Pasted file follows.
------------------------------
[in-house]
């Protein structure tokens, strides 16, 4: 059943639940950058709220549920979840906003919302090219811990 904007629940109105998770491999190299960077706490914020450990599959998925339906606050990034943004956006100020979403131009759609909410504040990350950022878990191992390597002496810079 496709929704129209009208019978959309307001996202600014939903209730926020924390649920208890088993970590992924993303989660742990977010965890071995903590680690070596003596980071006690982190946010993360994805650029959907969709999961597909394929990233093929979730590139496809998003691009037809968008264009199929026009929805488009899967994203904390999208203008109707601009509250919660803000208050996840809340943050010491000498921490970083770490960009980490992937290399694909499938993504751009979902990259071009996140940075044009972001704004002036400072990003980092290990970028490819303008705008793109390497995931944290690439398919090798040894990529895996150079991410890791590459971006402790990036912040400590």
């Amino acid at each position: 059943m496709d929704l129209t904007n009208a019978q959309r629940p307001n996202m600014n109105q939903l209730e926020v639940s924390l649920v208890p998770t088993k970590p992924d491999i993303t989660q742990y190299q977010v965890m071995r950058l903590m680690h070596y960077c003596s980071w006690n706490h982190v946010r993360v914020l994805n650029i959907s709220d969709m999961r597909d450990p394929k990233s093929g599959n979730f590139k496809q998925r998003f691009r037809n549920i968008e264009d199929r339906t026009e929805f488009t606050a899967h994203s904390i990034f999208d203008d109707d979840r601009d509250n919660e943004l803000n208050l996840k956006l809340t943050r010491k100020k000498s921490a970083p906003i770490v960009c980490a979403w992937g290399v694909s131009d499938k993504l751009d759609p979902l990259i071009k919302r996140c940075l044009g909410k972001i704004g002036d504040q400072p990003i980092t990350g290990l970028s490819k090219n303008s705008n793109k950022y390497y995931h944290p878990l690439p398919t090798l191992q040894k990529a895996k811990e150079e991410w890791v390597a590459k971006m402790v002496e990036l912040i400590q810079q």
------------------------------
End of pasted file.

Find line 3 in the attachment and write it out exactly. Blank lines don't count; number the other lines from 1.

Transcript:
């Amino acid at each position: 059943m496709d929704l129209t904007n009208a019978q959309r629940p307001n996202m600014n109105q939903l209730e926020v639940s924390l649920v208890p998770t088993k970590p992924d491999i993303t989660q742990y190299q977010v965890m071995r950058l903590m680690h070596y960077c003596s980071w006690n706490h982190v946010r993360v914020l994805n650029i959907s709220d969709m999961r597909d450990p394929k990233s093929g599959n979730f590139k496809q998925r998003f691009r037809n549920i968008e264009d199929r339906t026009e929805f488009t606050a899967h994203s904390i990034f999208d203008d109707d979840r601009d509250n919660e943004l803000n208050l996840k956006l809340t943050r010491k100020k000498s921490a970083p906003i770490v960009c980490a979403w992937g290399v694909s131009d499938k993504l751009d759609p979902l990259i071009k919302r996140c940075l044009g909410k972001i704004g002036d504040q400072p990003i980092t990350g290990l970028s490819k090219n303008s705008n793109k950022y390497y995931h944290p878990l690439p398919t090798l191992q040894k990529a895996k811990e150079e991410w890791v390597a590459k971006m402790v002496e990036l912040i400590q810079q």